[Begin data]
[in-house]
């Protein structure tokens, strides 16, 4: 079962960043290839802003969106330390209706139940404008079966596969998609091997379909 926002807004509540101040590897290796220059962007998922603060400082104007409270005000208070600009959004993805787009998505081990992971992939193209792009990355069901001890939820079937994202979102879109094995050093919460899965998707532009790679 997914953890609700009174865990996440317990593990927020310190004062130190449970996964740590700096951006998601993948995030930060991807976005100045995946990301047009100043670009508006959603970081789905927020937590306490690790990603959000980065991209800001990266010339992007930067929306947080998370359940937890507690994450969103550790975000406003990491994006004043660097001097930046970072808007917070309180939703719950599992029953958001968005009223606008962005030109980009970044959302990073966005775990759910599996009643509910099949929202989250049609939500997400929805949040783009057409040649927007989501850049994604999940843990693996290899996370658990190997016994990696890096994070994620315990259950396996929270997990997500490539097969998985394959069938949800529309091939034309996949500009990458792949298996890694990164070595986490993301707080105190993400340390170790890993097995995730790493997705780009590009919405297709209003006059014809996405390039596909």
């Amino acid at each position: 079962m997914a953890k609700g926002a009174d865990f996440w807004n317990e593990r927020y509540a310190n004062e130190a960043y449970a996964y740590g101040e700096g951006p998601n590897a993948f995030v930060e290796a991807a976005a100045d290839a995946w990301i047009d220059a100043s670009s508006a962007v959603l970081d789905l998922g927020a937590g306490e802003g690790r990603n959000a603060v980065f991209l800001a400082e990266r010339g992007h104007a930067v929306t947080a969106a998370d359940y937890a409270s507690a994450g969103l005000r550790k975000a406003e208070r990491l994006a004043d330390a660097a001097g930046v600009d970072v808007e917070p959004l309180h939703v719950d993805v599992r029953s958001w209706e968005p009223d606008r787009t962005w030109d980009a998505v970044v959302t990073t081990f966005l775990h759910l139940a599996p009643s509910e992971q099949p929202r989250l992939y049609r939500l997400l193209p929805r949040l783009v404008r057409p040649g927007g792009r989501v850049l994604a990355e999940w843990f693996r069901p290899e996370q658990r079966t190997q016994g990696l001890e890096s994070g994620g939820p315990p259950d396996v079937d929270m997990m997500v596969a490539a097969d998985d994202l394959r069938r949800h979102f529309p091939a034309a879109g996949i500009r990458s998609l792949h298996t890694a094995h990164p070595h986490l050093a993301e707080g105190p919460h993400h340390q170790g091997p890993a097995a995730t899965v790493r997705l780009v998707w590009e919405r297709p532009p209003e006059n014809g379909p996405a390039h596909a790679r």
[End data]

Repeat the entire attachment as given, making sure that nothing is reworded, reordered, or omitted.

[in-house]
């Protein structure tokens, strides 16, 4: 079962960043290839802003969106330390209706139940404008079966596969998609091997379909 926002807004509540101040590897290796220059962007998922603060400082104007409270005000208070600009959004993805787009998505081990992971992939193209792009990355069901001890939820079937994202979102879109094995050093919460899965998707532009790679 997914953890609700009174865990996440317990593990927020310190004062130190449970996964740590700096951006998601993948995030930060991807976005100045995946990301047009100043670009508006959603970081789905927020937590306490690790990603959000980065991209800001990266010339992007930067929306947080998370359940937890507690994450969103550790975000406003990491994006004043660097001097930046970072808007917070309180939703719950599992029953958001968005009223606008962005030109980009970044959302990073966005775990759910599996009643509910099949929202989250049609939500997400929805949040783009057409040649927007989501850049994604999940843990693996290899996370658990190997016994990696890096994070994620315990259950396996929270997990997500490539097969998985394959069938949800529309091939034309996949500009990458792949298996890694990164070595986490993301707080105190993400340390170790890993097995995730790493997705780009590009919405297709209003006059014809996405390039596909």
């Amino acid at each position: 079962m997914a953890k609700g926002a009174d865990f996440w807004n317990e593990r927020y509540a310190n004062e130190a960043y449970a996964y740590g101040e700096g951006p998601n590897a993948f995030v930060e290796a991807a976005a100045d290839a995946w990301i047009d220059a100043s670009s508006a962007v959603l970081d789905l998922g927020a937590g306490e802003g690790r990603n959000a603060v980065f991209l800001a400082e990266r010339g992007h104007a930067v929306t947080a969106a998370d359940y937890a409270s507690a994450g969103l005000r550790k975000a406003e208070r990491l994006a004043d330390a660097a001097g930046v600009d970072v808007e917070p959004l309180h939703v719950d993805v599992r029953s958001w209706e968005p009223d606008r787009t962005w030109d980009a998505v970044v959302t990073t081990f966005l775990h759910l139940a599996p009643s509910e992971q099949p929202r989250l992939y049609r939500l997400l193209p929805r949040l783009v404008r057409p040649g927007g792009r989501v850049l994604a990355e999940w843990f693996r069901p290899e996370q658990r079966t190997q016994g990696l001890e890096s994070g994620g939820p315990p259950d396996v079937d929270m997990m997500v596969a490539a097969d998985d994202l394959r069938r949800h979102f529309p091939a034309a879109g996949i500009r990458s998609l792949h298996t890694a094995h990164p070595h986490l050093a993301e707080g105190p919460h993400h340390q170790g091997p890993a097995a995730t899965v790493r997705l780009v998707w590009e919405r297709p532009p209003e006059n014809g379909p996405a390039h596909a790679r």